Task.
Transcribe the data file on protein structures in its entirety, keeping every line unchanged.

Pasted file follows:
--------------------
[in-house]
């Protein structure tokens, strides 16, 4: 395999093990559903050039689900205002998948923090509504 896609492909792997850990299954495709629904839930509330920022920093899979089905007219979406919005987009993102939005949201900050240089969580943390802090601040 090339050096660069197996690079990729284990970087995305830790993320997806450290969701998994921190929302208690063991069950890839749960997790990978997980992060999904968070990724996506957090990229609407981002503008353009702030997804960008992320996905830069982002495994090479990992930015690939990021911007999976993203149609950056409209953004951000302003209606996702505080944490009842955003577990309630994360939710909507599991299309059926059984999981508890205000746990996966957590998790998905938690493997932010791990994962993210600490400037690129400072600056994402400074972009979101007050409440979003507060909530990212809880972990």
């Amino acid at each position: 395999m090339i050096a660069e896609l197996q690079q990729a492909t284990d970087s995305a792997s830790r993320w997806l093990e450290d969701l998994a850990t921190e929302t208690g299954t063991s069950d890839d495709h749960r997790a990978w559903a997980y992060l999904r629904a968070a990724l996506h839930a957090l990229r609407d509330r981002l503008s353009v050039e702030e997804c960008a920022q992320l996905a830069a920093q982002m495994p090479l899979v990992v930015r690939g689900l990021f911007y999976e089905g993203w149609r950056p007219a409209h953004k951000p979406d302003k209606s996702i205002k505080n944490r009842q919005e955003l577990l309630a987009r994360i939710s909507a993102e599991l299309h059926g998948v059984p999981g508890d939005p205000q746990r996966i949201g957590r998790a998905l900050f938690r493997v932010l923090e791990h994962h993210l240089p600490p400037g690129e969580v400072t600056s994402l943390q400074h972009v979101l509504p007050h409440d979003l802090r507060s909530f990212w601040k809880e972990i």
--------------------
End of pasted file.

[in-house]
């Protein structure tokens, strides 16, 4: 395999093990559903050039689900205002998948923090509504 896609492909792997850990299954495709629904839930509330920022920093899979089905007219979406919005987009993102939005949201900050240089969580943390802090601040 090339050096660069197996690079990729284990970087995305830790993320997806450290969701998994921190929302208690063991069950890839749960997790990978997980992060999904968070990724996506957090990229609407981002503008353009702030997804960008992320996905830069982002495994090479990992930015690939990021911007999976993203149609950056409209953004951000302003209606996702505080944490009842955003577990309630994360939710909507599991299309059926059984999981508890205000746990996966957590998790998905938690493997932010791990994962993210600490400037690129400072600056994402400074972009979101007050409440979003507060909530990212809880972990």
């Amino acid at each position: 395999m090339i050096a660069e896609l197996q690079q990729a492909t284990d970087s995305a792997s830790r993320w997806l093990e450290d969701l998994a850990t921190e929302t208690g299954t063991s069950d890839d495709h749960r997790a990978w559903a997980y992060l999904r629904a968070a990724l996506h839930a957090l990229r609407d509330r981002l503008s353009v050039e702030e997804c960008a920022q992320l996905a830069a920093q982002m495994p090479l899979v990992v930015r690939g689900l990021f911007y999976e089905g993203w149609r950056p007219a409209h953004k951000p979406d302003k209606s996702i205002k505080n944490r009842q919005e955003l577990l309630a987009r994360i939710s909507a993102e599991l299309h059926g998948v059984p999981g508890d939005p205000q746990r996966i949201g957590r998790a998905l900050f938690r493997v932010l923090e791990h994962h993210l240089p600490p400037g690129e969580v400072t600056s994402l943390q400074h972009v979101l509504p007050h409440d979003l802090r507060s909530f990212w601040k809880e972990i």